Like many graduates of a long — and occasionally tedious — Catholic education, I have a cultural pining for Ireland. I formed a tacky, haphazardly constructed vision of my heritage that was informed by annual St. Patrick’s Day singalongs in the gym of St. Jane de Chantal. Somewhere in the crowd of that auditorium full of children singing Irish drinking songs at an oh-so-sober 10 in the morning, I’m sure I felt connected to this green, cheerful island where everybody rhymed instead of talked.
The school’s principal stood in the front of the gym leading the singalong, cantering the story of Molly Malone to her congregation* of mostly Irish-Catholic children. She would tell us stories of all the trips to Ireland she and her family — half of whom had kids at the school — had taken. She was especially fond of the time she kissed the Blarney stone and attained the gift of gab.
After the hours-long liturgy to the motherland, my sister and I would come home to a lovingly prepared briny mess of a corned beef that our mother made exactly once a year for St. Patrick’s Day. Years later, the summer before my sophomore year of college, Avianca Airlines lost my luggage in Brazil, entitling me to a several hundred dollars’ compensation. I would later blow this money on a five day trip to Ireland, to see the emerald isle for myself.
My sister, who also has the words to every Irish pub song latent in her childhood memory, agreed to come with me before her senioritis even set in. We created a Google doc called “Ireland” for brainstorming all of the ways we would connect with our heritage. We landed in Cork with four days to get to Dublin for our flight home. We had absolutely nothing, not even a hostel, booked for the trip. We were there to live it up and play it by ear.
It’s worth prefacing an account of our trip with the disclaimer that my sister and I live predisposed to disaster. We have terrible luck, all of the time, and we wouldn’t have it any other way. We transpose the luck of the Irish for the charm of the Irish.
It was raining sideways when we landed. I had a sweater. I threw my red woolen blanket of a sweater over my head and hoped for the best as we walked to the airport bus. We compromised on finding accommodations and picked the moderately overpriced Sheila’s Hostel, halfway up the hill. “Are you Sheila,” we asked the softly-accented woman who checked us in. “No,” she responded, throwing our sheets and towels on the counter, welcoming us to Cork. We were at a loss for charming B&B accommodations on a foggy meadow complete with a full Irish breakfast and lambs to play with. We ate neither a cockle nor a mussel. We definitely didn’t spend 20 dollars to kiss the fucking Blarney stone.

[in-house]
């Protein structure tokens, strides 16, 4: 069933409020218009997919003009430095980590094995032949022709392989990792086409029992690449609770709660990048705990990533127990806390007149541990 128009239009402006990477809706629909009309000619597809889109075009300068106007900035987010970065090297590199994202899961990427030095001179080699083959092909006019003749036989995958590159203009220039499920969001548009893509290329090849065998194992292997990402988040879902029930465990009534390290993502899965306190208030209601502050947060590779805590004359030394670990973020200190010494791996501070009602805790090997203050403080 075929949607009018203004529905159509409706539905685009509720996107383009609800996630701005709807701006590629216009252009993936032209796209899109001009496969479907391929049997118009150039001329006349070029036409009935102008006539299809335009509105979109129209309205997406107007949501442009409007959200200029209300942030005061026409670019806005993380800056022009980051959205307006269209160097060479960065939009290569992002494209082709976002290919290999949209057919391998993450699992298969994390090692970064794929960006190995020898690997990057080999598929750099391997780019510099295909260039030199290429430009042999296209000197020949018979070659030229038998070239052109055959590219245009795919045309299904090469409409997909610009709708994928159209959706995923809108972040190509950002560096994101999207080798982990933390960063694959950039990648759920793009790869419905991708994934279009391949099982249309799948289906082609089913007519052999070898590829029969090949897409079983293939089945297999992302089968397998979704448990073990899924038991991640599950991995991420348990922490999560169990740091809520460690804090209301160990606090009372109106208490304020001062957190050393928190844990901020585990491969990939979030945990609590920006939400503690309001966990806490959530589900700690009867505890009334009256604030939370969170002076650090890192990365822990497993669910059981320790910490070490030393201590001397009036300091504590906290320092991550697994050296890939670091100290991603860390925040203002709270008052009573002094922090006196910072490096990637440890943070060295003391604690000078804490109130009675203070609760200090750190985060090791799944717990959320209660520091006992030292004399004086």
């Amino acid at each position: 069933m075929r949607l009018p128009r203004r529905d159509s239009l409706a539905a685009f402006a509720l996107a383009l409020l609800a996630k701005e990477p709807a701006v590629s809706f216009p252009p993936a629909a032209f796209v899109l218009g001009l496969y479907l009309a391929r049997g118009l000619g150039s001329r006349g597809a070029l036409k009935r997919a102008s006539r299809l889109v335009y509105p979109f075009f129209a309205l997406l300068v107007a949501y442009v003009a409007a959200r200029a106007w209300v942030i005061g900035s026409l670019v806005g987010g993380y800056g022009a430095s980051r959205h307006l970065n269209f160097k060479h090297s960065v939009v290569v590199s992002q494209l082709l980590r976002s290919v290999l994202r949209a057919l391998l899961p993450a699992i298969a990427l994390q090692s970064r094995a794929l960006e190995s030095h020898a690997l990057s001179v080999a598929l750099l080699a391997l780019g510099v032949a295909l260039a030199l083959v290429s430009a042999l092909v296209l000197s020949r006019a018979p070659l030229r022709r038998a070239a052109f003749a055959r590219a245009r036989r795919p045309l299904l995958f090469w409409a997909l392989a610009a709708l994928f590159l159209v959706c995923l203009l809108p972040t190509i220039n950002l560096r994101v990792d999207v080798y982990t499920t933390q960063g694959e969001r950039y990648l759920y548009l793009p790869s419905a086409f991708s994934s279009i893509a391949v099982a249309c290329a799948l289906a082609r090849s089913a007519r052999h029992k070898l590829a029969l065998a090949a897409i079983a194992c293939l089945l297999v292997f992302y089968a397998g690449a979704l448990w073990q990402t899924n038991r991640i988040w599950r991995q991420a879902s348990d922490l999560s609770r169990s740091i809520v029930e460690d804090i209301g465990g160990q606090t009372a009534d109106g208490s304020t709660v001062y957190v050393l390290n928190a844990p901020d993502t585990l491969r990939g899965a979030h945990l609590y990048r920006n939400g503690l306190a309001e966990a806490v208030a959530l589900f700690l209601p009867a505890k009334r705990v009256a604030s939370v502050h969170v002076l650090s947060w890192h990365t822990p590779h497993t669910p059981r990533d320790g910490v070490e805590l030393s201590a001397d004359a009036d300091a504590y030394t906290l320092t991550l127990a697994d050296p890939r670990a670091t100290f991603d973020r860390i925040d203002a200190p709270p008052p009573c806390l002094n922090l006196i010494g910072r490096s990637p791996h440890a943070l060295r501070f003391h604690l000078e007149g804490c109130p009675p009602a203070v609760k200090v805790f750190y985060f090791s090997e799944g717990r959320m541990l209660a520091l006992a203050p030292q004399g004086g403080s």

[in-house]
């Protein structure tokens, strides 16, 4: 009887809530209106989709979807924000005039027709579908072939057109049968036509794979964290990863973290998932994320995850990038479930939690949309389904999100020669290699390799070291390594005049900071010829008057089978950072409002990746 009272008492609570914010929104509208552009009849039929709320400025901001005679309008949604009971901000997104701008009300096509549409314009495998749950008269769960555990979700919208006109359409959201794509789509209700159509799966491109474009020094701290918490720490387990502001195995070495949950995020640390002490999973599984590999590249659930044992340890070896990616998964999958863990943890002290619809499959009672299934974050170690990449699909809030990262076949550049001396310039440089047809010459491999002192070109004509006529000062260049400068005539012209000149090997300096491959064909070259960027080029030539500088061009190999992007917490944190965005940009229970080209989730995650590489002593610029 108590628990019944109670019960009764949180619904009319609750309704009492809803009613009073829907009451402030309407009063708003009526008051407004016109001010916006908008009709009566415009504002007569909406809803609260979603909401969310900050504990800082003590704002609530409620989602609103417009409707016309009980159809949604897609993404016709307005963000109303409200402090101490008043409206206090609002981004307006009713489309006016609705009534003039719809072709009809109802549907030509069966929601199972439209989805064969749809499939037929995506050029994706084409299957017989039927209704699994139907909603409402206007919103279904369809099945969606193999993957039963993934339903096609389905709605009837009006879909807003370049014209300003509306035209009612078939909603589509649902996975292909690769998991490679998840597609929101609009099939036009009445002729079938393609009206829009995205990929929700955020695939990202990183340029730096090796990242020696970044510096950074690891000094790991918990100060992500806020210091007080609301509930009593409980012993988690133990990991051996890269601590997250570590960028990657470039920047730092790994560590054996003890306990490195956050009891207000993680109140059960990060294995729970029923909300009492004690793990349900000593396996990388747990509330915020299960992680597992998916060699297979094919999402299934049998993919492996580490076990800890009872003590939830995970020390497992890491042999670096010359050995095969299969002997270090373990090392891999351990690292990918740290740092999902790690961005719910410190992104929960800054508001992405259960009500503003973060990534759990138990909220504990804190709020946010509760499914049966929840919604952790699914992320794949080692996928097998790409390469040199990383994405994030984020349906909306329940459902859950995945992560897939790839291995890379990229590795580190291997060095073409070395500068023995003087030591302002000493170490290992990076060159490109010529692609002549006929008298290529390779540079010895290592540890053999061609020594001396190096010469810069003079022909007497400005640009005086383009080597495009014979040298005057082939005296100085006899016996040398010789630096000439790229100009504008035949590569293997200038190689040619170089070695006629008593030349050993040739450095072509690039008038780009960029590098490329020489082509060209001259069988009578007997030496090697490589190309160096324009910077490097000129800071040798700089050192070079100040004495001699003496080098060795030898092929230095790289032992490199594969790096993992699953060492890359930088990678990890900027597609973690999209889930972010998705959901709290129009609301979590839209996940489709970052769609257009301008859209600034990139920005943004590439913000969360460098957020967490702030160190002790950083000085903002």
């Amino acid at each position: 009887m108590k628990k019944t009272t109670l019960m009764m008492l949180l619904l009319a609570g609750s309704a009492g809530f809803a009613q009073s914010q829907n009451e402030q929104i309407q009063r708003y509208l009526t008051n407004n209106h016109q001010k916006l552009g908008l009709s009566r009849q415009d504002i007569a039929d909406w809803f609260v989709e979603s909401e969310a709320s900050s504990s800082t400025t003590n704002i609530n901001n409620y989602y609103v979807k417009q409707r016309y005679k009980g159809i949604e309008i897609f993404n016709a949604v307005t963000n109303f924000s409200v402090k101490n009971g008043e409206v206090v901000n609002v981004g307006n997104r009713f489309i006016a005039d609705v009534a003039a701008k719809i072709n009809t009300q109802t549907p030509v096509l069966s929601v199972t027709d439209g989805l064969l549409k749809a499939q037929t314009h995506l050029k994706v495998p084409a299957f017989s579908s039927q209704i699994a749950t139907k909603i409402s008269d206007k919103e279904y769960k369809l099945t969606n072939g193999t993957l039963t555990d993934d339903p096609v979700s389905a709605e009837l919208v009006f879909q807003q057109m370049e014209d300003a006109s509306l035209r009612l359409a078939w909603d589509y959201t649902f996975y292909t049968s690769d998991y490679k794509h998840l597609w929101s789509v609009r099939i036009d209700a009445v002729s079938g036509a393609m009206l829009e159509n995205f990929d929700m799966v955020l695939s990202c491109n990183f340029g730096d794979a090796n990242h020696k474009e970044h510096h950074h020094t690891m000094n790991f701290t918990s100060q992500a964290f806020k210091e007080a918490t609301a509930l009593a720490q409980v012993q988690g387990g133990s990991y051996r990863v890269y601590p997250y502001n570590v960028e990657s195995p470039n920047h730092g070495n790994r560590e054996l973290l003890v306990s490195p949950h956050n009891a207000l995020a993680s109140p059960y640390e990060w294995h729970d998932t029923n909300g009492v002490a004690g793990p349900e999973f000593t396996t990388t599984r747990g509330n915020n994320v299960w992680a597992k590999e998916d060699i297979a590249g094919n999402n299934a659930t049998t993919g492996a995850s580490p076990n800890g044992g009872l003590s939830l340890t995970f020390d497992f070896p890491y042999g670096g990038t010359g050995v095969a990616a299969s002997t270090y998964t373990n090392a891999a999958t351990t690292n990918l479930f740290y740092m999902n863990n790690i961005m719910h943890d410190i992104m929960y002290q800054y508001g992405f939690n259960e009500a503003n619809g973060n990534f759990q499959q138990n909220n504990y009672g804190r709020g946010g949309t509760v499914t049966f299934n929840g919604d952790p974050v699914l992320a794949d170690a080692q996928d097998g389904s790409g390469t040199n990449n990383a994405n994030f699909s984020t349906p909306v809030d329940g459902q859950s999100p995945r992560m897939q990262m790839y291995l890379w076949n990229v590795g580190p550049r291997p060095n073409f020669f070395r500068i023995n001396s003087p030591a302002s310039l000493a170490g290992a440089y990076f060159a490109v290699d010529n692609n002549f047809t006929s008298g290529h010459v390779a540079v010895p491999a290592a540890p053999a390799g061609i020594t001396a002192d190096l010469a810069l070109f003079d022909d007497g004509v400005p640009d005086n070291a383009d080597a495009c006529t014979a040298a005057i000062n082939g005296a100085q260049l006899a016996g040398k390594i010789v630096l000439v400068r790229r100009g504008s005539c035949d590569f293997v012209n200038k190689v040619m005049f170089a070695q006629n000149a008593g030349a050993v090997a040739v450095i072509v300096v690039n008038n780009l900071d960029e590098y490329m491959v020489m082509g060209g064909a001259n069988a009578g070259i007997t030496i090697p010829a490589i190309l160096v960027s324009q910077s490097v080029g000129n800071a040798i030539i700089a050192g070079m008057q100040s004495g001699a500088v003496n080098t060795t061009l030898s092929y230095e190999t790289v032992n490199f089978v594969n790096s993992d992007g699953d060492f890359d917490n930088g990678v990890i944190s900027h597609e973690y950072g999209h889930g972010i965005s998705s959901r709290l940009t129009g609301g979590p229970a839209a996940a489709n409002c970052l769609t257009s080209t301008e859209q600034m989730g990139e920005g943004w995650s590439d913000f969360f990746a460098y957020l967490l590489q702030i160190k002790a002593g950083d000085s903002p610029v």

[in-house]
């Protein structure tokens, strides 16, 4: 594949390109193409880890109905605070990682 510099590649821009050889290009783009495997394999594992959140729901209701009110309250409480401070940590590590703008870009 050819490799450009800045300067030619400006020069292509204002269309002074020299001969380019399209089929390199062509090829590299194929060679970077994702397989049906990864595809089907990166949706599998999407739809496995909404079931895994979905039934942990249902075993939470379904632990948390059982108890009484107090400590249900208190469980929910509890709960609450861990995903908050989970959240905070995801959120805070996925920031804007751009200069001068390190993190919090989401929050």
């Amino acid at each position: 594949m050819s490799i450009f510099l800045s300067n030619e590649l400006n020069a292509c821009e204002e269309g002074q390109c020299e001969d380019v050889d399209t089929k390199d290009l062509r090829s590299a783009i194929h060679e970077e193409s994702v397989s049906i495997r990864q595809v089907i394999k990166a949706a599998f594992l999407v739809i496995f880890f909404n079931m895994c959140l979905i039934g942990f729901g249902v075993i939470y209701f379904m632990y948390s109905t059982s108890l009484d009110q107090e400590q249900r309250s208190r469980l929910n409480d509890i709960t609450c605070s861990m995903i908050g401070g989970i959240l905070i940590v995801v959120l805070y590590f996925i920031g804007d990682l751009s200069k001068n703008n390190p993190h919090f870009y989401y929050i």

We took our time going from place to place. We went to Galway on a whim and befriended the crowd of professional vagabonds in the hostel kitchen, the best part of any hostel experience. We felt so naked and ashamed when a white woman with dreads asked us how long we’d be in Ireland for and we responded that we were leaving the day after next.
Looking back at any trip on your phone’s camera reel, the clusters of photos reveal the moments that mattered. Our Ireland reel has clouds, food, urban decay and 17 shots of my sister and I taking pictures of each other in Cobh (pronounced “cove” — I asked someone where the bus to “COBB” was and I feel like I narrowly avoided a fight). One could argue that the only transformative part of this trip was a new Tinder profile picture. I never got my blood sausage, and we missed the Cliffs of Moher. We made a concerted effort to hear Irish music in a Dublin pub, but promptly left after 10 minutes on account of jet lag. I still cherished the time I spent with my sister. I love that Ireland gave us the time to bond over a bottle of Sauvignon Blanc gifted to us by a literal ship captain in the Dublin Airport. I’d be hard pressed to say that I experienced closure after all my years of cultural “education.” I took a picture with a statue of Oscar Wilde on the same day that I hitchhiked the width of Ireland with my sister, and maybe that’s enough.
*Only when I went to college did I think about how bizarre this exercise must have been. At least one of those songs was about a prostitute, and in retrospect that feels off-brand for a school that taught fundamental Christian thought.
John Besche | firstname.lastname@example.org